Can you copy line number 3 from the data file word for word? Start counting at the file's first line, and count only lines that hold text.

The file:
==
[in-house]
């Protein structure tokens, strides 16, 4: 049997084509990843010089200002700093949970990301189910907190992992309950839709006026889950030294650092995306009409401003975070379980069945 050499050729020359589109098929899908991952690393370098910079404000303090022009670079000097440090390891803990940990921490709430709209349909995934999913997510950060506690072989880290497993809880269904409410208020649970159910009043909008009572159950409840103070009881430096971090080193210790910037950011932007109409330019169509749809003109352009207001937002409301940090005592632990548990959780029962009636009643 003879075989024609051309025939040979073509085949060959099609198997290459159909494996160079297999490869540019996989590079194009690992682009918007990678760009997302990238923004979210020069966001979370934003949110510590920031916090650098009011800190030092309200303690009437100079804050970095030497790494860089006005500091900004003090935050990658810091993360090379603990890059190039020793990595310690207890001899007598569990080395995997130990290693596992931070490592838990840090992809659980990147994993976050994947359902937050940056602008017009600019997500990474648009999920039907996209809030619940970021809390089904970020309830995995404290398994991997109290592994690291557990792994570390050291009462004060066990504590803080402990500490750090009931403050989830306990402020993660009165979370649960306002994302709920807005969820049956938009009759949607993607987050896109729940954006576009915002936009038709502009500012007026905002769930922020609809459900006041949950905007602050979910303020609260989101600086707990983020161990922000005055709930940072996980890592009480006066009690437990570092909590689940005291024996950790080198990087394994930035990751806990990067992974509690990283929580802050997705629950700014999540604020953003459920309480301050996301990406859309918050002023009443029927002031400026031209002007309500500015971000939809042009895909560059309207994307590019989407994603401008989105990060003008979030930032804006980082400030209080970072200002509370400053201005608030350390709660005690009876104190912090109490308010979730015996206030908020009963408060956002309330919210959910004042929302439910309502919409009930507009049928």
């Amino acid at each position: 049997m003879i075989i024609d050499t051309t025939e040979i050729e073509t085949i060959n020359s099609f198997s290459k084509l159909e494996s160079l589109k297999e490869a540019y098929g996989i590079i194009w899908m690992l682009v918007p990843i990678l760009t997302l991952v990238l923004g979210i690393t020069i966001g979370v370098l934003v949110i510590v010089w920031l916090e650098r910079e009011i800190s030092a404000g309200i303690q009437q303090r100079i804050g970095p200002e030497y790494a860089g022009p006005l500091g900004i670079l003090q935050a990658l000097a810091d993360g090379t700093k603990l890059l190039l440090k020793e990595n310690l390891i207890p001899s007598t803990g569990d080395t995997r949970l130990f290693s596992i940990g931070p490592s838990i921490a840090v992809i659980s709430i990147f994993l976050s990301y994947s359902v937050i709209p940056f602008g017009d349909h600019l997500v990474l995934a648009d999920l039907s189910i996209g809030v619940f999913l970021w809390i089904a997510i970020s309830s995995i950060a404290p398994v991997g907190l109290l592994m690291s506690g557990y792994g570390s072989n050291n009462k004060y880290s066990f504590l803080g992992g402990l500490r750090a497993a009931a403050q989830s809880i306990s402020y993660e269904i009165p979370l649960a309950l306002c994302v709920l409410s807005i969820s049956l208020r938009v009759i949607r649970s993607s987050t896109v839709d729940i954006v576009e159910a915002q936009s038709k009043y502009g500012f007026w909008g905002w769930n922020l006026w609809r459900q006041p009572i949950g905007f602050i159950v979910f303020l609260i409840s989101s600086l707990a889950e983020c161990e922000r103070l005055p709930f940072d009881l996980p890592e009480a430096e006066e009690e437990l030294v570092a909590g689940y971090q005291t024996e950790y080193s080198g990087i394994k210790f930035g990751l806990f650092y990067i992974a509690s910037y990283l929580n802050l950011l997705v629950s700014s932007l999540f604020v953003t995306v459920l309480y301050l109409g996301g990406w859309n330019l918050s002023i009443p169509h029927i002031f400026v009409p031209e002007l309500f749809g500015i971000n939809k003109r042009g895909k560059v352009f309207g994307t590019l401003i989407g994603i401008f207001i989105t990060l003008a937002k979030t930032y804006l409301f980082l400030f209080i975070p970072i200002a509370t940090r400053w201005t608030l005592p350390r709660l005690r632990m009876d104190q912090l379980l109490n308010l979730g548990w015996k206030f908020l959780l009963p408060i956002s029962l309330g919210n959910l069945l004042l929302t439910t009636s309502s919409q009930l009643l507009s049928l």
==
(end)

């Amino acid at each position: 049997m003879i075989i024609d050499t051309t025939e040979i050729e073509t085949i060959n020359s099609f198997s290459k084509l159909e494996s160079l589109k297999e490869a540019y098929g996989i590079i194009w899908m690992l682009v918007p990843i990678l760009t997302l991952v990238l923004g979210i690393t020069i966001g979370v370098l934003v949110i510590v010089w920031l916090e650098r910079e009011i800190s030092a404000g309200i303690q009437q303090r100079i804050g970095p200002e030497y790494a860089g022009p006005l500091g900004i670079l003090q935050a990658l000097a810091d993360g090379t700093k603990l890059l190039l440090k020793e990595n310690l390891i207890p001899s007598t803990g569990d080395t995997r949970l130990f290693s596992i940990g931070p490592s838990i921490a840090v992809i659980s709430i990147f994993l976050s990301y994947s359902v937050i709209p940056f602008g017009d349909h600019l997500v990474l995934a648009d999920l039907s189910i996209g809030v619940f999913l970021w809390i089904a997510i970020s309830s995995i950060a404290p398994v991997g907190l109290l592994m690291s506690g557990y792994g570390s072989n050291n009462k004060y880290s066990f504590l803080g992992g402990l500490r750090a497993a009931a403050q989830s809880i306990s402020y993660e269904i009165p979370l649960a309950l306002c994302v709920l409410s807005i969820s049956l208020r938009v009759i949607r649970s993607s987050t896109v839709d729940i954006v576009e159910a915002q936009s038709k009043y502009g500012f007026w909008g905002w769930n922020l006026w609809r459900q006041p009572i949950g905007f602050i159950v979910f303020l609260i409840s989101s600086l707990a889950e983020c161990e922000r103070l005055p709930f940072d009881l996980p890592e009480a430096e006066e009690e437990l030294v570092a909590g689940y971090q005291t024996e950790y080193s080198g990087i394994k210790f930035g990751l806990f650092y990067i992974a509690s910037y990283l929580n802050l950011l997705v629950s700014s932007l999540f604020v953003t995306v459920l309480y301050l109409g996301g990406w859309n330019l918050s002023i009443p169509h029927i002031f400026v009409p031209e002007l309500f749809g500015i971000n939809k003109r042009g895909k560059v352009f309207g994307t590019l401003i989407g994603i401008f207001i989105t990060l003008a937002k979030t930032y804006l409301f980082l400030f209080i975070p970072i200002a509370t940090r400053w201005t608030l005592p350390r709660l005690r632990m009876d104190q912090l379980l109490n308010l979730g548990w015996k206030f908020l959780l009963p408060i956002s029962l309330g919210n959910l069945l004042l929302t439910t009636s309502s919409q009930l009643l507009s049928l």